I've been having them for a long time and my doctor mentioned that rarely, these could be related to autonomic nervous system dysfunctions. But he said that he doubts I have this and simply prescribed me more anxiety medications.

I do however have some of the other symptoms related to dysautonomia disease. I feel fatigue, my heart races often and I get migraines from time to time.

I'm wondering, has anyone with dysautonomia experienced anxiety with this condition at all?

By lighth0se33 — On Feb 09, 2012

My friend developed hypotension for no apparent reason. Her blood pressure dropped so low that she had trouble functioning, but she seemed otherwise healthy.

I know that she eats mostly vegetables, so there is nothing in her diet that could raise her blood pressure, unlike the diets of most Americans. She doesn't even add table salt to her food.

Her doctor suggested she try drinking one cup of coffee in the morning. Amazingly, this helped raise her pressure to a near-normal level.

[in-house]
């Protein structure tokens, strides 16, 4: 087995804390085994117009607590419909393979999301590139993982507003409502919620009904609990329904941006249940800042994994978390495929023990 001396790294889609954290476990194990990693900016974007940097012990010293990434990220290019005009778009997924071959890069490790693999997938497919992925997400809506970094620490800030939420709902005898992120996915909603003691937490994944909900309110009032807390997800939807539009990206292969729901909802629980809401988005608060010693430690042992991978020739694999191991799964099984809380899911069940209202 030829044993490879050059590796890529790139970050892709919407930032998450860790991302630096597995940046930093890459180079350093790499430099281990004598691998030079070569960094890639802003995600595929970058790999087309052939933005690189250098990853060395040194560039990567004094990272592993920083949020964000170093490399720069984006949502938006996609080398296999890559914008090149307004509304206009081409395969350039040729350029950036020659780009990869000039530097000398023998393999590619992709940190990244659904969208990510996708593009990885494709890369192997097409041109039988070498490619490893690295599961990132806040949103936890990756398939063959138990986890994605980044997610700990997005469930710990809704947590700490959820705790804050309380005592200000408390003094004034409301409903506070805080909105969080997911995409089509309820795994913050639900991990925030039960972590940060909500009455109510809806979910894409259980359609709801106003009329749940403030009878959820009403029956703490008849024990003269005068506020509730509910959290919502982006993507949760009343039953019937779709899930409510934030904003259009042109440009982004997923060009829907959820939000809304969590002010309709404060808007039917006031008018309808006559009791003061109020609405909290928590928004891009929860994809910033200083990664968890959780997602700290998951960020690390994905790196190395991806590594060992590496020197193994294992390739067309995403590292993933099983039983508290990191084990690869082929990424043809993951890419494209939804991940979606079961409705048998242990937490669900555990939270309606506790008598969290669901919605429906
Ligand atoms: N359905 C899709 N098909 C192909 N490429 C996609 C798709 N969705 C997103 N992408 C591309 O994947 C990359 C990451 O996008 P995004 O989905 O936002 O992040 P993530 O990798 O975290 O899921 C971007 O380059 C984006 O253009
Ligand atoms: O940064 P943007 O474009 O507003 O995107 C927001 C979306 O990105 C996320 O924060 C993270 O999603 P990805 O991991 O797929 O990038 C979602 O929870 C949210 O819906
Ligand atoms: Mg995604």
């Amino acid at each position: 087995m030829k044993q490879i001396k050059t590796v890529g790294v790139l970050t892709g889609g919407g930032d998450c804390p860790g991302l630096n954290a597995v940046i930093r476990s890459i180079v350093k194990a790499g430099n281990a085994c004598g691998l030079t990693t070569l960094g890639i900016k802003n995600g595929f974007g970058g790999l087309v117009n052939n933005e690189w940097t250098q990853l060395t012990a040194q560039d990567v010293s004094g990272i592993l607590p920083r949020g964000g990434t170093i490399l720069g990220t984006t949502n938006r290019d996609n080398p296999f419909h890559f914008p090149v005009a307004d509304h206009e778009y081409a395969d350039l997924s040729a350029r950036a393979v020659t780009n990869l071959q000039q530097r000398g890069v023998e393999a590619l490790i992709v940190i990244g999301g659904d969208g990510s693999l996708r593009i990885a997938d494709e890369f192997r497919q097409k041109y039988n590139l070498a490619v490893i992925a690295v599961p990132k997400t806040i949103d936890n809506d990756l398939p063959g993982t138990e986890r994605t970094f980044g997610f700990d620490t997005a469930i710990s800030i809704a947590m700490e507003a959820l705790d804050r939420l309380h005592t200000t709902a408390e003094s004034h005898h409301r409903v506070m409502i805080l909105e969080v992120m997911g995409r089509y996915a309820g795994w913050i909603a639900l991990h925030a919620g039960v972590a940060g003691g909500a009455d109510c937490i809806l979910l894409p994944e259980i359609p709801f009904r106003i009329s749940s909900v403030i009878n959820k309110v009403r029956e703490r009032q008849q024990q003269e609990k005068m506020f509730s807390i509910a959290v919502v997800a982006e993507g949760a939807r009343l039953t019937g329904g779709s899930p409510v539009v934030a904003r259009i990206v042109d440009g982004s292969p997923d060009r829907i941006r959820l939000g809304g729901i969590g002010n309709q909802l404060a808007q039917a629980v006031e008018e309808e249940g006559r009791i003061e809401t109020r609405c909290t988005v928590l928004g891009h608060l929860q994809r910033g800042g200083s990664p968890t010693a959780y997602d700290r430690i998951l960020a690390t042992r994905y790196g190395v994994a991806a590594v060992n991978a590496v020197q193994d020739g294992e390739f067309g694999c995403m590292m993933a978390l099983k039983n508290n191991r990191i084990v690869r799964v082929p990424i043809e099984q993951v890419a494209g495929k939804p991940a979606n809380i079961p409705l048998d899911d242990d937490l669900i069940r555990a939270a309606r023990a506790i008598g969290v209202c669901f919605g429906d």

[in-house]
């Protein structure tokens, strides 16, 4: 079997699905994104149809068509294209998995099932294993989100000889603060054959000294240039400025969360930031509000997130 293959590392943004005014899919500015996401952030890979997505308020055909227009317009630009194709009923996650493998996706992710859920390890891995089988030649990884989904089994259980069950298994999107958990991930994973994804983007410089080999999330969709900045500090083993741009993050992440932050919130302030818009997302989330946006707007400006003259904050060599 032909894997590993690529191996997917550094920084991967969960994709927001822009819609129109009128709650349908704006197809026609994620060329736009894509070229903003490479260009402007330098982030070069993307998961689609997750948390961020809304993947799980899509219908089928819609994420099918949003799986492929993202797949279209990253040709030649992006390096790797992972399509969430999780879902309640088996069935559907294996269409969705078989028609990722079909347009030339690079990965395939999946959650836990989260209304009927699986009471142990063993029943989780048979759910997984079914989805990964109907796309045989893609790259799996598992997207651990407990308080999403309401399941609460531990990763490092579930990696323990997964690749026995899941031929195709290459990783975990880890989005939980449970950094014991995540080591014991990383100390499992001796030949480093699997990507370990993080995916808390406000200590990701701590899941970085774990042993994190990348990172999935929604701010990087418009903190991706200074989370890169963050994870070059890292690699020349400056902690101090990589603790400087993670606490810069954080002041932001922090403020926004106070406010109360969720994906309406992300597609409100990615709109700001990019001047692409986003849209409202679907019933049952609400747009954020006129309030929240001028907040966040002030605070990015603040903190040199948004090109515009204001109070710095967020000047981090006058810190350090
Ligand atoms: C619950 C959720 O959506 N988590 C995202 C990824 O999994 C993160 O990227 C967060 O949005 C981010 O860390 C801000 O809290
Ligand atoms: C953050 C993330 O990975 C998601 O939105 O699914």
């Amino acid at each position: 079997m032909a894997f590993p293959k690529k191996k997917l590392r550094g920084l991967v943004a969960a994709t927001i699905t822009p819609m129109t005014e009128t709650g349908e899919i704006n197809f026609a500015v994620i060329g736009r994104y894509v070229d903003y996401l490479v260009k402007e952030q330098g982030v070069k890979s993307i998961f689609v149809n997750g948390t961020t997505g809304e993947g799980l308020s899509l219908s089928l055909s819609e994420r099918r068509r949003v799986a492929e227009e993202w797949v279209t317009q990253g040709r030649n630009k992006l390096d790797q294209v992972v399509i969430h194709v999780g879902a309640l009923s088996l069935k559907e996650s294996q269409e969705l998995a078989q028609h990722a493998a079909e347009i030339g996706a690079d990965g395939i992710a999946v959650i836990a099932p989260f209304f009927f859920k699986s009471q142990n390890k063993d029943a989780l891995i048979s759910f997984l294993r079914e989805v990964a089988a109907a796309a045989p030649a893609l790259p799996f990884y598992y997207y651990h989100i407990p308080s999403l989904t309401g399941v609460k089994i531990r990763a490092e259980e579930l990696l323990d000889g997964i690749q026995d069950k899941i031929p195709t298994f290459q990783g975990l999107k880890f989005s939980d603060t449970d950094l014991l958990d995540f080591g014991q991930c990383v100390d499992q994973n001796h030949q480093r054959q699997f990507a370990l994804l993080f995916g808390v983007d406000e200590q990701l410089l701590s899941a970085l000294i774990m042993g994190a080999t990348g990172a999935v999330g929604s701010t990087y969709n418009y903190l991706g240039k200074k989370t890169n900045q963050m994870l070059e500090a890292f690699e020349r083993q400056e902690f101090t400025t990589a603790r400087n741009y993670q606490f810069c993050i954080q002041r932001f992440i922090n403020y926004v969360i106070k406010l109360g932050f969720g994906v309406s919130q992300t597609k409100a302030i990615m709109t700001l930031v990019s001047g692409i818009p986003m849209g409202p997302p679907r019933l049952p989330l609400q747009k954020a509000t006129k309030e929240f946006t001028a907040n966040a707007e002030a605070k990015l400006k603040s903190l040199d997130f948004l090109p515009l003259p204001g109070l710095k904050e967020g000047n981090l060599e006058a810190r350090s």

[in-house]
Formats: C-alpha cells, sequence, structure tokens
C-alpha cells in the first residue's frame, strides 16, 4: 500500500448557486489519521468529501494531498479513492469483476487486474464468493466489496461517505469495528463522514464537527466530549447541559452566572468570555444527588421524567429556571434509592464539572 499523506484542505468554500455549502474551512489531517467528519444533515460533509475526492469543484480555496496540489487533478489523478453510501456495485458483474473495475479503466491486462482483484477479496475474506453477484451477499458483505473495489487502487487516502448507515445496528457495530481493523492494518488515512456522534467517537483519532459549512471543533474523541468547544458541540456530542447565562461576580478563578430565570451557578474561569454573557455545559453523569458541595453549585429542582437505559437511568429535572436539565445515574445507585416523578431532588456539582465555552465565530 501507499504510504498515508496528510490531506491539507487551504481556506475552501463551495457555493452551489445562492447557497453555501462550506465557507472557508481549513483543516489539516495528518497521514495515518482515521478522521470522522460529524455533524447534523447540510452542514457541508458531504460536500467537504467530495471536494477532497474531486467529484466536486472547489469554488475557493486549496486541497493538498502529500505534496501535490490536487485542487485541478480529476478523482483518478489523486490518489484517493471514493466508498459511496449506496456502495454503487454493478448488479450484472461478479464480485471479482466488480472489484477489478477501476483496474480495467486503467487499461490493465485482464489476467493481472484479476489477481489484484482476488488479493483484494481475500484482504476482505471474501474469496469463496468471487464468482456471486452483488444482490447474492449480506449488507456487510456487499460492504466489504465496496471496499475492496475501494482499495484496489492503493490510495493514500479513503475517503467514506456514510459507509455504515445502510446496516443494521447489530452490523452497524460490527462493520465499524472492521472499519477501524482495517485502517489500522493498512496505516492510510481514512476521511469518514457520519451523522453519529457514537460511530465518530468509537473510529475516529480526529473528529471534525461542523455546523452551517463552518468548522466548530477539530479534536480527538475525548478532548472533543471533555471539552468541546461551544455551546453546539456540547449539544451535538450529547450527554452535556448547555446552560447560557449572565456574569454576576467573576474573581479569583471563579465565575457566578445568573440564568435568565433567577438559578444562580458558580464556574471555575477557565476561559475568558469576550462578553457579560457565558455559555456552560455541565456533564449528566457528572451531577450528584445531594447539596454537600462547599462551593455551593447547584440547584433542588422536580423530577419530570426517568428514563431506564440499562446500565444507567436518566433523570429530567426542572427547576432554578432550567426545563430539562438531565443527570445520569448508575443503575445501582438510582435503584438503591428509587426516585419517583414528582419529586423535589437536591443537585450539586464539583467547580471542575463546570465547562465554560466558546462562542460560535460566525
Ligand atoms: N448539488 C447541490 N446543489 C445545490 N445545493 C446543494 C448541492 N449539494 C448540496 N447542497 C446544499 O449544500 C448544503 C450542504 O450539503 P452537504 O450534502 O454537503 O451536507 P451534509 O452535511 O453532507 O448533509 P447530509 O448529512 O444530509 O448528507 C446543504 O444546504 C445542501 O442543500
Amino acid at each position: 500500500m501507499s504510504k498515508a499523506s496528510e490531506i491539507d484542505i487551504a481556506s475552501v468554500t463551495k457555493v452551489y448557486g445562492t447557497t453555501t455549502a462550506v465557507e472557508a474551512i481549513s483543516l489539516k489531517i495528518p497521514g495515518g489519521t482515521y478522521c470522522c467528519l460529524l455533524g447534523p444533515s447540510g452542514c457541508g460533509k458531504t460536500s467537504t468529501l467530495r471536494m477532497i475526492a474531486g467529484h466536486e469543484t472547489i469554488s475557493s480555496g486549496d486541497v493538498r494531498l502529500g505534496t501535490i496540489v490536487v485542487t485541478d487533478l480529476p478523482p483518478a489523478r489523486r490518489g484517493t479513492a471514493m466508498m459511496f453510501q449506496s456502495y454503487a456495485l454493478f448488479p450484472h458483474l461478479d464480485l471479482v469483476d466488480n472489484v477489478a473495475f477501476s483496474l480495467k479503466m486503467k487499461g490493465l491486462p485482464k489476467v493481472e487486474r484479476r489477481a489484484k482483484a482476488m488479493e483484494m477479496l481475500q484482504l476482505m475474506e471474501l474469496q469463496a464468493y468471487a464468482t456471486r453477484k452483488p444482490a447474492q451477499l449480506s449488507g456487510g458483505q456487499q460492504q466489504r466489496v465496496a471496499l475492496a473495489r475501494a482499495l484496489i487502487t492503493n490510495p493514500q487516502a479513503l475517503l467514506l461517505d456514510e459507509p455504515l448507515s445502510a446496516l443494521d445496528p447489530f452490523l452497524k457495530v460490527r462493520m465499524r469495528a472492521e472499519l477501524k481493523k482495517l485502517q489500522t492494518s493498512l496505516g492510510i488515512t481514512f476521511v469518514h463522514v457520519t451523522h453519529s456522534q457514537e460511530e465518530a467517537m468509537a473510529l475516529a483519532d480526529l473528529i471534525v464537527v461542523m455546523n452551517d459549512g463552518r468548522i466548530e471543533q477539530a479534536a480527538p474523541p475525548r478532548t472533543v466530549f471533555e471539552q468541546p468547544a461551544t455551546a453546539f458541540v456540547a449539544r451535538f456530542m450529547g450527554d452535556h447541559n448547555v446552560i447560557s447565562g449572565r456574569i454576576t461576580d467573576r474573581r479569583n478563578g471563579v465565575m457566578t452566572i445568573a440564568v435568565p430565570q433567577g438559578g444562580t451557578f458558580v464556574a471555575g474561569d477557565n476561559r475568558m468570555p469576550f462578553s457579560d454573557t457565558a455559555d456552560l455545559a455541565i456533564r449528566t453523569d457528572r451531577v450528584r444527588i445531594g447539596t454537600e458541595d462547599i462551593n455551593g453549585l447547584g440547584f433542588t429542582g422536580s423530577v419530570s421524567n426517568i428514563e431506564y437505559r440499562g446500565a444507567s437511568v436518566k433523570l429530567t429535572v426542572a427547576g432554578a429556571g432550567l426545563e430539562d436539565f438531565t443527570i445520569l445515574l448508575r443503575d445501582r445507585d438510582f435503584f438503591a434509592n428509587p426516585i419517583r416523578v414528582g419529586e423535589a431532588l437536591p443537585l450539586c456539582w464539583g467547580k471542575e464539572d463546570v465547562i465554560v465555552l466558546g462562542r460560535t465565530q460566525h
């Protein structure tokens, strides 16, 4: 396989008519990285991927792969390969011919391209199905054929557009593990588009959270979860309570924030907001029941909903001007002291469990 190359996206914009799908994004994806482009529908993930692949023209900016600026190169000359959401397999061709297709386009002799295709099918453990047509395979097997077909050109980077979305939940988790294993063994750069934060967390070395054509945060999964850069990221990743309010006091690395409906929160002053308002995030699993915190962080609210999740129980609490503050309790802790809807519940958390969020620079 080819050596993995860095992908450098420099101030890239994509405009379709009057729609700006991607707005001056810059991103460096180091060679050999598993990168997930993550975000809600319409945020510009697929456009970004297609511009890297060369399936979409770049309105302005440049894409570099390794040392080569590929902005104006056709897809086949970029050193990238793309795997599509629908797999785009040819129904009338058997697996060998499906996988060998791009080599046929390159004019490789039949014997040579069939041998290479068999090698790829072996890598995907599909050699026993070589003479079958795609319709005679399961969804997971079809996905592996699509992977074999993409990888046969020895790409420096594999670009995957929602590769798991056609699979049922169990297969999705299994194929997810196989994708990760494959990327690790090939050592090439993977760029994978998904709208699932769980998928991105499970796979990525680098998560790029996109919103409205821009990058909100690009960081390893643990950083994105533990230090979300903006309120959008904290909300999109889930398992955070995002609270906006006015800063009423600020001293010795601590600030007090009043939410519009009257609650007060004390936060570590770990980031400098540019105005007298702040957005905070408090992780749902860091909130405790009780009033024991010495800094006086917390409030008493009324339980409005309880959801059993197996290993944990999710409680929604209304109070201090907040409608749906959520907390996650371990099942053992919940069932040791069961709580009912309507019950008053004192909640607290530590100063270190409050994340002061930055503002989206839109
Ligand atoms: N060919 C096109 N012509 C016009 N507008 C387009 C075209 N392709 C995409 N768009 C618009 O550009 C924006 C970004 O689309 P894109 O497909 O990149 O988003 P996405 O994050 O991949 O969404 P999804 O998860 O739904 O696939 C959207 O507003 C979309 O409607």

He only suggested this because he could not pinpoint a reason for her hypotension. I hope that she doesn't have some unknown dysautonomia lurking in her body and that coffee will keep her hypotension at bay.

By cloudel — On Feb 08, 2012

My grandfather developed Shy-Drager syndrome when he reached his sixties. The first sign that something was wrong was when he became extremely lightheaded after standing up. His blood pressure would drop when he did this.

Before long, he started having the shakes. He also had trouble bending his joints. Every motion he made was stiff and robotic, and he didn't seem human anymore.

It was terrible to watch him go from a person who could move about just fine to someone with no control over his muscles. He even became incontinent and had to have a permanent catheter.